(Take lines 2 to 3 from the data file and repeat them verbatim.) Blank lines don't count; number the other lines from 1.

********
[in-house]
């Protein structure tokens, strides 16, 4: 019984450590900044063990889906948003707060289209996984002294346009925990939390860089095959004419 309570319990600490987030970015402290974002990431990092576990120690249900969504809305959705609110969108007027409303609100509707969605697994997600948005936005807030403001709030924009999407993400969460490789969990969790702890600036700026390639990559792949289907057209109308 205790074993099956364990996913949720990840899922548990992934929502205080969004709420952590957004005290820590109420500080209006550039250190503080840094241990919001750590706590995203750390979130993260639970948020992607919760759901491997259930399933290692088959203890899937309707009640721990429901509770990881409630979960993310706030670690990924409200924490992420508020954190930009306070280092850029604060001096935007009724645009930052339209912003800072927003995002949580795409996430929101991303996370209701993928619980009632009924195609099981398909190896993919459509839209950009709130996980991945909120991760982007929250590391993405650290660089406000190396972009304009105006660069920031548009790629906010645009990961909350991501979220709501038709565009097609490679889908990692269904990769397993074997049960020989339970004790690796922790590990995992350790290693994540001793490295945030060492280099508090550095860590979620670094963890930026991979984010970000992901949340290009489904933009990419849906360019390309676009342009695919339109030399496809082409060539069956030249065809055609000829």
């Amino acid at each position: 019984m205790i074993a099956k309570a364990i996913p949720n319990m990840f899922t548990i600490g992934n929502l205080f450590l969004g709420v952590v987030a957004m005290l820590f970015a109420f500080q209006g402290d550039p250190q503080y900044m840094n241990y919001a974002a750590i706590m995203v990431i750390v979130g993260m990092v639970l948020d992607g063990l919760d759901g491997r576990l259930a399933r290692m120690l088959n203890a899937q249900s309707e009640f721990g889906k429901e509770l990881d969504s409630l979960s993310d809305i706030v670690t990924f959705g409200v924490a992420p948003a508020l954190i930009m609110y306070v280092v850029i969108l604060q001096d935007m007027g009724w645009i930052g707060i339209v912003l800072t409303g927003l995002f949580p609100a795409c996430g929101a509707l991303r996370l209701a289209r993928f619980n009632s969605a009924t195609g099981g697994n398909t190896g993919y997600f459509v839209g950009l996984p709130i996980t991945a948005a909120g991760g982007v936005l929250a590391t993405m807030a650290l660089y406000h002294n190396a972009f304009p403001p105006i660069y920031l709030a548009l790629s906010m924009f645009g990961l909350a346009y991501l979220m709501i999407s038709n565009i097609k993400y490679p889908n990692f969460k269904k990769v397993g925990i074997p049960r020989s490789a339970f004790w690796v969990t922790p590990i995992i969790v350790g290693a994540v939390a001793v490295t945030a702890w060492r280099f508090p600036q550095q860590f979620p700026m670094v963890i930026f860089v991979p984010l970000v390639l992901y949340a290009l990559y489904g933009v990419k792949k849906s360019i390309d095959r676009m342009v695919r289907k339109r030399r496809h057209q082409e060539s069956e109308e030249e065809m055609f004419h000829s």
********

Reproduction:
């Protein structure tokens, strides 16, 4: 019984450590900044063990889906948003707060289209996984002294346009925990939390860089095959004419 309570319990600490987030970015402290974002990431990092576990120690249900969504809305959705609110969108007027409303609100509707969605697994997600948005936005807030403001709030924009999407993400969460490789969990969790702890600036700026390639990559792949289907057209109308 205790074993099956364990996913949720990840899922548990992934929502205080969004709420952590957004005290820590109420500080209006550039250190503080840094241990919001750590706590995203750390979130993260639970948020992607919760759901491997259930399933290692088959203890899937309707009640721990429901509770990881409630979960993310706030670690990924409200924490992420508020954190930009306070280092850029604060001096935007009724645009930052339209912003800072927003995002949580795409996430929101991303996370209701993928619980009632009924195609099981398909190896993919459509839209950009709130996980991945909120991760982007929250590391993405650290660089406000190396972009304009105006660069920031548009790629906010645009990961909350991501979220709501038709565009097609490679889908990692269904990769397993074997049960020989339970004790690796922790590990995992350790290693994540001793490295945030060492280099508090550095860590979620670094963890930026991979984010970000992901949340290009489904933009990419849906360019390309676009342009695919339109030399496809082409060539069956030249065809055609000829």
């Amino acid at each position: 019984m205790i074993a099956k309570a364990i996913p949720n319990m990840f899922t548990i600490g992934n929502l205080f450590l969004g709420v952590v987030a957004m005290l820590f970015a109420f500080q209006g402290d550039p250190q503080y900044m840094n241990y919001a974002a750590i706590m995203v990431i750390v979130g993260m990092v639970l948020d992607g063990l919760d759901g491997r576990l259930a399933r290692m120690l088959n203890a899937q249900s309707e009640f721990g889906k429901e509770l990881d969504s409630l979960s993310d809305i706030v670690t990924f959705g409200v924490a992420p948003a508020l954190i930009m609110y306070v280092v850029i969108l604060q001096d935007m007027g009724w645009i930052g707060i339209v912003l800072t409303g927003l995002f949580p609100a795409c996430g929101a509707l991303r996370l209701a289209r993928f619980n009632s969605a009924t195609g099981g697994n398909t190896g993919y997600f459509v839209g950009l996984p709130i996980t991945a948005a909120g991760g982007v936005l929250a590391t993405m807030a650290l660089y406000h002294n190396a972009f304009p403001p105006i660069y920031l709030a548009l790629s906010m924009f645009g990961l909350a346009y991501l979220m709501i999407s038709n565009i097609k993400y490679p889908n990692f969460k269904k990769v397993g925990i074997p049960r020989s490789a339970f004790w690796v969990t922790p590990i995992i969790v350790g290693a994540v939390a001793v490295t945030a702890w060492r280099f508090p600036q550095q860590f979620p700026m670094v963890i930026f860089v991979p984010l970000v390639l992901y949340a290009l990559y489904g933009v990419k792949k849906s360019i390309d095959r676009m342009v695919r289907k339109r030399r496809h057209q082409e060539s069956e109308e030249e065809m055609f004419h000829s």